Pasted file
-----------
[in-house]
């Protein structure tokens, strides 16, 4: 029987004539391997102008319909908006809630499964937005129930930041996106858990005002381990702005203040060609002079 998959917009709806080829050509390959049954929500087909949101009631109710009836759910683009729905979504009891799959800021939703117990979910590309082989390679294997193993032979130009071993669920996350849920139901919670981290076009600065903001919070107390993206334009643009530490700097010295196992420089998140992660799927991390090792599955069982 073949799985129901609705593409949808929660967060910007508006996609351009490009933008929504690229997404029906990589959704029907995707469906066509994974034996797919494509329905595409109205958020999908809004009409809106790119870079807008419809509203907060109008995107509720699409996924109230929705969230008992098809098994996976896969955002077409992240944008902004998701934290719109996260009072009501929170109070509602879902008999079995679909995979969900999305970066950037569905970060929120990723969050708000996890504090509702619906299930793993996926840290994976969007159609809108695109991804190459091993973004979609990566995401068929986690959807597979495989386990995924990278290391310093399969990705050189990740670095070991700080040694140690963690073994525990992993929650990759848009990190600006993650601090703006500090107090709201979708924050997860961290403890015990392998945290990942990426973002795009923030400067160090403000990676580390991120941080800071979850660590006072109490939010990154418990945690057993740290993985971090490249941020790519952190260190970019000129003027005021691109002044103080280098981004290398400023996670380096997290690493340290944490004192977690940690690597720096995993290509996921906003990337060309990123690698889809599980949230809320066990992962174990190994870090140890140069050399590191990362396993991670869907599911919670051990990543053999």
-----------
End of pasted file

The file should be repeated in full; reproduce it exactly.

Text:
[in-house]
């Protein structure tokens, strides 16, 4: 029987004539391997102008319909908006809630499964937005129930930041996106858990005002381990702005203040060609002079 998959917009709806080829050509390959049954929500087909949101009631109710009836759910683009729905979504009891799959800021939703117990979910590309082989390679294997193993032979130009071993669920996350849920139901919670981290076009600065903001919070107390993206334009643009530490700097010295196992420089998140992660799927991390090792599955069982 073949799985129901609705593409949808929660967060910007508006996609351009490009933008929504690229997404029906990589959704029907995707469906066509994974034996797919494509329905595409109205958020999908809004009409809106790119870079807008419809509203907060109008995107509720699409996924109230929705969230008992098809098994996976896969955002077409992240944008902004998701934290719109996260009072009501929170109070509602879902008999079995679909995979969900999305970066950037569905970060929120990723969050708000996890504090509702619906299930793993996926840290994976969007159609809108695109991804190459091993973004979609990566995401068929986690959807597979495989386990995924990278290391310093399969990705050189990740670095070991700080040694140690963690073994525990992993929650990759848009990190600006993650601090703006500090107090709201979708924050997860961290403890015990392998945290990942990426973002795009923030400067160090403000990676580390991120941080800071979850660590006072109490939010990154418990945690057993740290993985971090490249941020790519952190260190970019000129003027005021691109002044103080280098981004290398400023996670380096997290690493340290944490004192977690940690690597720096995993290509996921906003990337060309990123690698889809599980949230809320066990992962174990190994870090140890140069050399590191990362396993991670869907599911919670051990990543053999």